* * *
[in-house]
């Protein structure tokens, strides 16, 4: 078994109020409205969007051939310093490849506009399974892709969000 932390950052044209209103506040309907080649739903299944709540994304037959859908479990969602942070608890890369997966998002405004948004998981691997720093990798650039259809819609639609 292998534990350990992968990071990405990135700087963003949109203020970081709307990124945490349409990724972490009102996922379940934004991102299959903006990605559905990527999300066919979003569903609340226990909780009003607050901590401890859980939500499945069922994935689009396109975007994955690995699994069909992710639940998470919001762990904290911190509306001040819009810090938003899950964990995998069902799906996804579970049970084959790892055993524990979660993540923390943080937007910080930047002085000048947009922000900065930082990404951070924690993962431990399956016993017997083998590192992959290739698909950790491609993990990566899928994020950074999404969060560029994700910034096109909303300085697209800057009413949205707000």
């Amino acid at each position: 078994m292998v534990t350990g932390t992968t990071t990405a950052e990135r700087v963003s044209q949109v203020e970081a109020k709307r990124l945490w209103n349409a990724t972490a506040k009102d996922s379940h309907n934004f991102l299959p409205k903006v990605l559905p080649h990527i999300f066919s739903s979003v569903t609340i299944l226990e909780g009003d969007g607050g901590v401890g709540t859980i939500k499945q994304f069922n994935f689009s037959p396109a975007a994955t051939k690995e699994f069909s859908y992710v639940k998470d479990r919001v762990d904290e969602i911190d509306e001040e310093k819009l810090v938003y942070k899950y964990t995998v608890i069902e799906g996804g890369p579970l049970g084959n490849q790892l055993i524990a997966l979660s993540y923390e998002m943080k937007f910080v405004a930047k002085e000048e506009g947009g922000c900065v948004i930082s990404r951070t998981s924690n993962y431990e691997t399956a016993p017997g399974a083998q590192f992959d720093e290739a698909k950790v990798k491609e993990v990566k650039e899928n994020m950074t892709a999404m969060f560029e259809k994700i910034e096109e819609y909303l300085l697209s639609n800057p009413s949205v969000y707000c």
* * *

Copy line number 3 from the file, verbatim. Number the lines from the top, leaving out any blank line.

């Amino acid at each position: 078994m292998v534990t350990g932390t992968t990071t990405a950052e990135r700087v963003s044209q949109v203020e970081a109020k709307r990124l945490w209103n349409a990724t972490a506040k009102d996922s379940h309907n934004f991102l299959p409205k903006v990605l559905p080649h990527i999300f066919s739903s979003v569903t609340i299944l226990e909780g009003d969007g607050g901590v401890g709540t859980i939500k499945q994304f069922n994935f689009s037959p396109a975007a994955t051939k690995e699994f069909s859908y992710v639940k998470d479990r919001v762990d904290e969602i911190d509306e001040e310093k819009l810090v938003y942070k899950y964990t995998v608890i069902e799906g996804g890369p579970l049970g084959n490849q790892l055993i524990a997966l979660s993540y923390e998002m943080k937007f910080v405004a930047k002085e000048e506009g947009g922000c900065v948004i930082s990404r951070t998981s924690n993962y431990e691997t399956a016993p017997g399974a083998q590192f992959d720093e290739a698909k950790v990798k491609e993990v990566k650039e899928n994020m950074t892709a999404m969060f560029e259809k994700i910034e096109e819609y909303l300085l697209s639609n800057p009413s949205v969000y707000c």